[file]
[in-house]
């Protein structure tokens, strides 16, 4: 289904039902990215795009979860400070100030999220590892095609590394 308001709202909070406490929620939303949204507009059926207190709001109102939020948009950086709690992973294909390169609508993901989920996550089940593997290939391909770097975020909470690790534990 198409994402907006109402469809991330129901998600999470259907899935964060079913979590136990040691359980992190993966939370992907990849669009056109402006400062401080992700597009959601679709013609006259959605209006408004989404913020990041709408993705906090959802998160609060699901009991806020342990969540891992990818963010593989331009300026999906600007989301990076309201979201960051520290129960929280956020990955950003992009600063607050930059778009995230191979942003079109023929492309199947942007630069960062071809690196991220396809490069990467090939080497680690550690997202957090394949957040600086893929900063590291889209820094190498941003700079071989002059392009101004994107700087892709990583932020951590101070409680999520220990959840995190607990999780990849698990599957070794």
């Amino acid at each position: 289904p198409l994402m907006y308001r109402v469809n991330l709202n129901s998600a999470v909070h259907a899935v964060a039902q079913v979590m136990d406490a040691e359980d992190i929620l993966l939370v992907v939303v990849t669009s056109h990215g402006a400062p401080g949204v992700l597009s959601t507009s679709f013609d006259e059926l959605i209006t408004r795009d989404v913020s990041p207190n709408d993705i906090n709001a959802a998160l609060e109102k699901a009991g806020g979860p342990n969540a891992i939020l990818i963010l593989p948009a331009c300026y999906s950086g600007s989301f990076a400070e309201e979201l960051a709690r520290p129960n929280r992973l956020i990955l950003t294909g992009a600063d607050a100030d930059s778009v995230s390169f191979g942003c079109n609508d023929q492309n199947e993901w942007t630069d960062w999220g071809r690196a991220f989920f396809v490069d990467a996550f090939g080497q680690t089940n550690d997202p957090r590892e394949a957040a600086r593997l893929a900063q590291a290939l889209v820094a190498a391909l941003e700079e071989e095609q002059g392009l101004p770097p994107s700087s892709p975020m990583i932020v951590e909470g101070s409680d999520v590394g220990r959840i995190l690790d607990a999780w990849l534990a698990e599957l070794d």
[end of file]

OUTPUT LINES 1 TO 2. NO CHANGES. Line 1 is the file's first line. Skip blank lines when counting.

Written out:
[in-house]
């Protein structure tokens, strides 16, 4: 289904039902990215795009979860400070100030999220590892095609590394 308001709202909070406490929620939303949204507009059926207190709001109102939020948009950086709690992973294909390169609508993901989920996550089940593997290939391909770097975020909470690790534990 198409994402907006109402469809991330129901998600999470259907899935964060079913979590136990040691359980992190993966939370992907990849669009056109402006400062401080992700597009959601679709013609006259959605209006408004989404913020990041709408993705906090959802998160609060699901009991806020342990969540891992990818963010593989331009300026999906600007989301990076309201979201960051520290129960929280956020990955950003992009600063607050930059778009995230191979942003079109023929492309199947942007630069960062071809690196991220396809490069990467090939080497680690550690997202957090394949957040600086893929900063590291889209820094190498941003700079071989002059392009101004994107700087892709990583932020951590101070409680999520220990959840995190607990999780990849698990599957070794």